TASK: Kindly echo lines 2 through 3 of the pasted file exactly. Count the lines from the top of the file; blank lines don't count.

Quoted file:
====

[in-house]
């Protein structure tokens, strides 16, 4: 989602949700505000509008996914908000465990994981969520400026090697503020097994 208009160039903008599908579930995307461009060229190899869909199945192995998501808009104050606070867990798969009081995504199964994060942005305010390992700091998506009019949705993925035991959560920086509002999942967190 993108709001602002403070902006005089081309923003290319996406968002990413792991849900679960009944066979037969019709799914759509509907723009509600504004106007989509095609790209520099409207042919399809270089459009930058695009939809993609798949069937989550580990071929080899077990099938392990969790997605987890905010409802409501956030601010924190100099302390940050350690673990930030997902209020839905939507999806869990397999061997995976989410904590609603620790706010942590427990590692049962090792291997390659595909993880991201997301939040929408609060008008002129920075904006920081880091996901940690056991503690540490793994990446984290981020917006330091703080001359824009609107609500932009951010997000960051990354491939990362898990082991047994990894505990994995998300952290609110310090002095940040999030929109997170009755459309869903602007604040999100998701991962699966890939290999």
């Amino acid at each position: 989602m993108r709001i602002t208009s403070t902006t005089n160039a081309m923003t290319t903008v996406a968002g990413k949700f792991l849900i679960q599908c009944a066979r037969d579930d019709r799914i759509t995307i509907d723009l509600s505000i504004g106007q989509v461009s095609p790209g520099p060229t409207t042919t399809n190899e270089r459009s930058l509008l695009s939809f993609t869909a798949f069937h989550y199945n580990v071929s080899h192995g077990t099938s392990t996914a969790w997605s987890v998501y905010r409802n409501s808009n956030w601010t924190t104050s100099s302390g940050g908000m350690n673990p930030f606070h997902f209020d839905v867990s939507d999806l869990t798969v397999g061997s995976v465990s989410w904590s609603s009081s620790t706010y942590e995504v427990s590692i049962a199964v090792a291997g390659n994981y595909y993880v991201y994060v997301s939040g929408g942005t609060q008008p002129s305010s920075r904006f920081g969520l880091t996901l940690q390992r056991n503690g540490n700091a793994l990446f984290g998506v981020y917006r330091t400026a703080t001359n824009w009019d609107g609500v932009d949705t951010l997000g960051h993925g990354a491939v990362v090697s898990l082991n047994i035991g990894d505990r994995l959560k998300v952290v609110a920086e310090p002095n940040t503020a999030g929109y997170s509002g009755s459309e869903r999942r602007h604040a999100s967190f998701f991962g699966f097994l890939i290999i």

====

């Protein structure tokens, strides 16, 4: 989602949700505000509008996914908000465990994981969520400026090697503020097994 208009160039903008599908579930995307461009060229190899869909199945192995998501808009104050606070867990798969009081995504199964994060942005305010390992700091998506009019949705993925035991959560920086509002999942967190 993108709001602002403070902006005089081309923003290319996406968002990413792991849900679960009944066979037969019709799914759509509907723009509600504004106007989509095609790209520099409207042919399809270089459009930058695009939809993609798949069937989550580990071929080899077990099938392990969790997605987890905010409802409501956030601010924190100099302390940050350690673990930030997902209020839905939507999806869990397999061997995976989410904590609603620790706010942590427990590692049962090792291997390659595909993880991201997301939040929408609060008008002129920075904006920081880091996901940690056991503690540490793994990446984290981020917006330091703080001359824009609107609500932009951010997000960051990354491939990362898990082991047994990894505990994995998300952290609110310090002095940040999030929109997170009755459309869903602007604040999100998701991962699966890939290999």
């Amino acid at each position: 989602m993108r709001i602002t208009s403070t902006t005089n160039a081309m923003t290319t903008v996406a968002g990413k949700f792991l849900i679960q599908c009944a066979r037969d579930d019709r799914i759509t995307i509907d723009l509600s505000i504004g106007q989509v461009s095609p790209g520099p060229t409207t042919t399809n190899e270089r459009s930058l509008l695009s939809f993609t869909a798949f069937h989550y199945n580990v071929s080899h192995g077990t099938s392990t996914a969790w997605s987890v998501y905010r409802n409501s808009n956030w601010t924190t104050s100099s302390g940050g908000m350690n673990p930030f606070h997902f209020d839905v867990s939507d999806l869990t798969v397999g061997s995976v465990s989410w904590s609603s009081s620790t706010y942590e995504v427990s590692i049962a199964v090792a291997g390659n994981y595909y993880v991201y994060v997301s939040g929408g942005t609060q008008p002129s305010s920075r904006f920081g969520l880091t996901l940690q390992r056991n503690g540490n700091a793994l990446f984290g998506v981020y917006r330091t400026a703080t001359n824009w009019d609107g609500v932009d949705t951010l997000g960051h993925g990354a491939v990362v090697s898990l082991n047994i035991g990894d505990r994995l959560k998300v952290v609110a920086e310090p002095n940040t503020a999030g929109y997170s509002g009755s459309e869903r999942r602007h604040a999100s967190f998701f991962g699966f097994l890939i290999i």